Category Archives: jiscel09

A conference with a difference

Those of you who know me will know that I quite like online conferences and have participated in a fair few over the years. JISC are running another of their innovating e-learning conferences this November.

The JISC Online e-Learning Conference 2009 takes place between the 24 and 27th November.

Innovating e-Learning 2009 is just around the corner

Book now for the fourth JISC online conference ‘Thriving, not just surviving’ 24-27thNovember!

What are the challenges facing 21stcentury institutions? What opportunities does technology offer to help overcome those challenges? You can contribute to these debates in the company of leading thinkers, broadcasters and academics.

The 2009 programme features keynotes from:

Charles Leadbeater, (leading authority on innovation and strategy); Nigel Paine(writer, broadcaster, organisational learning specialist and former Head of People Development at the BBC); Rhona Sharpe(Oxford Brookes University) and Helen Beetham(JISC Learners’ Experiences of e-Learning theme); Peter Bradwell(Demos) on The Edgeless University.

Sessions include Brian Lamb(University of British Columbia) on opening up educational content, Graham Attwell, Martin Weller(The Open University), Rob Howe, (University of Northampton) debating the demise (or otherwise) of educational institutions, Becka Currantand colleagues (University of Bradford) on using new technologies to engage and retain students, Alan Staley (Birmingham City University) on acquiring workplace skills while on course, John Kirriemuirand Kathryn Trinder(Glasgow Caledonian University) on making the most of virtual worlds in teaching and learning, Mike Neary(University of Lincoln) onengaging key stakeholders in the design of physical learning spaces.

Looking for something else? You can also follow new work by JISC projects on transforming delivery of learning with mobile and web 2.0 technologies, and engaging employers and professional bodies in the design of the curriculum. James Clay(Gloucestershire College) returns as the conference blogger, guided tours of Second Life and opportunities for hands-on experience of innovative learning environments and resources in the Have-a-Go area complete a rich and innovative conference programme.

Innovating e-Learning 2009welcomes delegates from further and higher education in the UK and overseas. Proceedings take place in an asynchronous virtual environment so can be accessed wherever and whenever is convenient to you. Keynotes will be delivered live in Elluminate, a collaborative web conferencing platform (recordings will be available post-session).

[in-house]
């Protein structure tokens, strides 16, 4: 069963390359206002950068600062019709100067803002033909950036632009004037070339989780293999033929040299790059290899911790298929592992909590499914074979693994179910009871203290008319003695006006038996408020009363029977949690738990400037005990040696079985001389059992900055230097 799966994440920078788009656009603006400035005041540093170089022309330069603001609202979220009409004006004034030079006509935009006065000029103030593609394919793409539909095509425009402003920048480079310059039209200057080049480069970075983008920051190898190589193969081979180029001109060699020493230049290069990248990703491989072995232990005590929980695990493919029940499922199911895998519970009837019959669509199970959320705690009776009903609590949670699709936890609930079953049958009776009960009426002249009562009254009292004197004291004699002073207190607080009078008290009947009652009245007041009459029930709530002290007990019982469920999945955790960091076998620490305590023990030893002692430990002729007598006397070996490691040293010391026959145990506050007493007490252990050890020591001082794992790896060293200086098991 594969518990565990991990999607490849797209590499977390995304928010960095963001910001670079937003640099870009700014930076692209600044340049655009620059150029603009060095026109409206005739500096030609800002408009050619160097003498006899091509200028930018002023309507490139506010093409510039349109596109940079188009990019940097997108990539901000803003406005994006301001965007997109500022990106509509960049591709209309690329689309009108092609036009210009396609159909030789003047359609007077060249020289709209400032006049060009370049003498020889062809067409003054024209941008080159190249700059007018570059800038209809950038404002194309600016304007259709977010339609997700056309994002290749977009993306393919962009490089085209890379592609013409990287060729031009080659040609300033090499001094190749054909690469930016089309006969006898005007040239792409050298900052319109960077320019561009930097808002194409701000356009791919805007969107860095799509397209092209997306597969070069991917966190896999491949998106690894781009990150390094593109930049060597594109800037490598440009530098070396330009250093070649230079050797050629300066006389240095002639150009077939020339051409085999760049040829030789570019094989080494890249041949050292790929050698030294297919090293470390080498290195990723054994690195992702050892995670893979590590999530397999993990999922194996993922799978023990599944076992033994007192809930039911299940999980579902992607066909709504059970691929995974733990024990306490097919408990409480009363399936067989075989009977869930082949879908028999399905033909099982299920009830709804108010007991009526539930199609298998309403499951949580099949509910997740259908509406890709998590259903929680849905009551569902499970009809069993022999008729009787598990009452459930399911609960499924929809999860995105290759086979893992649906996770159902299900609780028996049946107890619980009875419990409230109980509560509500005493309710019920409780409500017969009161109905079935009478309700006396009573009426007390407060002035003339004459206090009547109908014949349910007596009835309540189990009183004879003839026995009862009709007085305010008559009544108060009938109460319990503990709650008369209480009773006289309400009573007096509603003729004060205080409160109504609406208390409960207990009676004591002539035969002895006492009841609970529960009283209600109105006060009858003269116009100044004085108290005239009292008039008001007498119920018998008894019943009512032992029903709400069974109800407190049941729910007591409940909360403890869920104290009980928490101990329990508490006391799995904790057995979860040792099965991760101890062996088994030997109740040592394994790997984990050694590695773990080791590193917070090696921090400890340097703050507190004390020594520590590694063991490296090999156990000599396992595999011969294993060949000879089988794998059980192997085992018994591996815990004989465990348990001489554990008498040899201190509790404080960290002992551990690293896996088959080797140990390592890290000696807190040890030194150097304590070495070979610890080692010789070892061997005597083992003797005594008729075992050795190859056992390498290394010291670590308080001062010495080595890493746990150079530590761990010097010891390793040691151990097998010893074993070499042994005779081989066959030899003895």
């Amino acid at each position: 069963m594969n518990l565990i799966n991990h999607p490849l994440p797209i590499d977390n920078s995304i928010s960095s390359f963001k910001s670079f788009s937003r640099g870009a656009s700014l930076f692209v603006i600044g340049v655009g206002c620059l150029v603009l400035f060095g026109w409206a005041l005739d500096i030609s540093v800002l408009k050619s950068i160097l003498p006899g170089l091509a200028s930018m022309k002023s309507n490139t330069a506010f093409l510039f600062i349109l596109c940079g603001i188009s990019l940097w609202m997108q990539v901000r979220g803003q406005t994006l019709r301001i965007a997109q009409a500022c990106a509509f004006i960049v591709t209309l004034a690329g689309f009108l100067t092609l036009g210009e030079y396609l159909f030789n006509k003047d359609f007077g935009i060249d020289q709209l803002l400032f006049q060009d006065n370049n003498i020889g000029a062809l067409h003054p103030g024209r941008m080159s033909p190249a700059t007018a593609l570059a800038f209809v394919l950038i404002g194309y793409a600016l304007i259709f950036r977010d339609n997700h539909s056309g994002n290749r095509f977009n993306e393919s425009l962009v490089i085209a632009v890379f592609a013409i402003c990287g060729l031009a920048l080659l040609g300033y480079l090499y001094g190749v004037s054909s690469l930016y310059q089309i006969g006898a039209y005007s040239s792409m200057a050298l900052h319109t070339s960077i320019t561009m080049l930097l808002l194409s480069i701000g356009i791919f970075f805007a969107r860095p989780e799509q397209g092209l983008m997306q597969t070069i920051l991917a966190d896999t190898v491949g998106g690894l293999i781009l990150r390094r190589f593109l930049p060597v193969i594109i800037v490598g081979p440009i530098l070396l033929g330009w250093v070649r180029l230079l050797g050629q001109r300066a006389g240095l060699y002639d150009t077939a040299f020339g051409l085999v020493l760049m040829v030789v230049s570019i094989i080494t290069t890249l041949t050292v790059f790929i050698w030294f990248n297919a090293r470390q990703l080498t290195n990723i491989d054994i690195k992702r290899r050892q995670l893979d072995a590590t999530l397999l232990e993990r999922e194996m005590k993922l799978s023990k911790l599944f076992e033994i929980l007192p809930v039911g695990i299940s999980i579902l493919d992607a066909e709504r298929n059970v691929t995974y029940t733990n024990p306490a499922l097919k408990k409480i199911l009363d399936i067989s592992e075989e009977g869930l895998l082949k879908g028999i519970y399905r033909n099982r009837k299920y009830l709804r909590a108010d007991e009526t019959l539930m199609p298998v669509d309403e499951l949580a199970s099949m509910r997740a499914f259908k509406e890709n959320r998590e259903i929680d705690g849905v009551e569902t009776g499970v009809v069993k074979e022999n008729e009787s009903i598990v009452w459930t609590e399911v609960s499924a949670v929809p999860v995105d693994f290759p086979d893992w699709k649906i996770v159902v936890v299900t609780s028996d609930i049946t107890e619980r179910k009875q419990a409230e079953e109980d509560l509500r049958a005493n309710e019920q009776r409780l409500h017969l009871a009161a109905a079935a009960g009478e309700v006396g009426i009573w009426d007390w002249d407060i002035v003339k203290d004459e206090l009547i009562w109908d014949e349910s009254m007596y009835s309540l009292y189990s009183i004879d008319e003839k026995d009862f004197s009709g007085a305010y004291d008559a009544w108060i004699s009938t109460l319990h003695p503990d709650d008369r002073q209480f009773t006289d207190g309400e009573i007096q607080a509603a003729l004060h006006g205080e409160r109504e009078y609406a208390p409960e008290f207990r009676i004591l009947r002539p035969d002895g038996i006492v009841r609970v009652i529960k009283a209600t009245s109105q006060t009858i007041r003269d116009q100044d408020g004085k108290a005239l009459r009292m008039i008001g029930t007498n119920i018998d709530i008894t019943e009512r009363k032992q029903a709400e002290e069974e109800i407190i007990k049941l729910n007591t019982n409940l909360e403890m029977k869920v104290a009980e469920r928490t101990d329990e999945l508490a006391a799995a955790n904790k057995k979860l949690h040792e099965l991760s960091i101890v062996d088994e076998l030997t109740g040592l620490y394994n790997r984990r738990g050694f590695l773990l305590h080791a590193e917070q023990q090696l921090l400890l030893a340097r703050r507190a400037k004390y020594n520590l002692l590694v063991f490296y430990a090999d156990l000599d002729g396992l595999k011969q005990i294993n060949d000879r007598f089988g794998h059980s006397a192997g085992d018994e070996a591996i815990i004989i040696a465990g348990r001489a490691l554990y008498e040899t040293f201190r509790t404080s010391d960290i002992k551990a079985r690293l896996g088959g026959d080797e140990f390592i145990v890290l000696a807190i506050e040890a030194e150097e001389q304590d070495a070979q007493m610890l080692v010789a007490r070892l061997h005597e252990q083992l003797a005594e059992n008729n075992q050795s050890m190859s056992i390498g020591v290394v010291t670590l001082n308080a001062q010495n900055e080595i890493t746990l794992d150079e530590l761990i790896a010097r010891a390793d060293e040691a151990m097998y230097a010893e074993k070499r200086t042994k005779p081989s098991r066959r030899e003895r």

Innovating e-Learning 2009 is a simply unmissable conference experience. Find out more and register now at www.jisc.ac.uk/elpconference09

Delegate fee: £50

There are a few advantages of online conferences over traditional face to face conferences, feel free to add to them in the comments.

With an online conference it is feasible to go to all the presentations and workshops even if they are at the *same time*.

If you are a reflective person, then like me the question you actually want to ask the presenter is thought of as you travel home on the train, with an online conference you have a chance to reflect and ask that question.

You can attend a meeting at the same time as attending the conference.

You can teach a lesson at the same time as attending the conference.

You can watch Doctor Who at the same time as attending the conference.

You can attend the conference at 2am, useful for insomniacs and those with small children.

Having said all that it is useful too to make time for the conference, shut the office door, work from home for a bit, wear headphones, move to a different office, work in the coffee spaces in the college.

You can see presentations again, you can pause them, you can ignore them and (virtually) walk out without feeling you may be offending someone as their talk doesn’t relate to you as you thought it did.

The coffee is usually better.

Advantages of an online conference

I was going through the media I had uploaded to my blog when I found this.

This was a video I made for last year’s JISC Online Conference when I was the official conference blogger. It outlines some of the advantages of online conferences.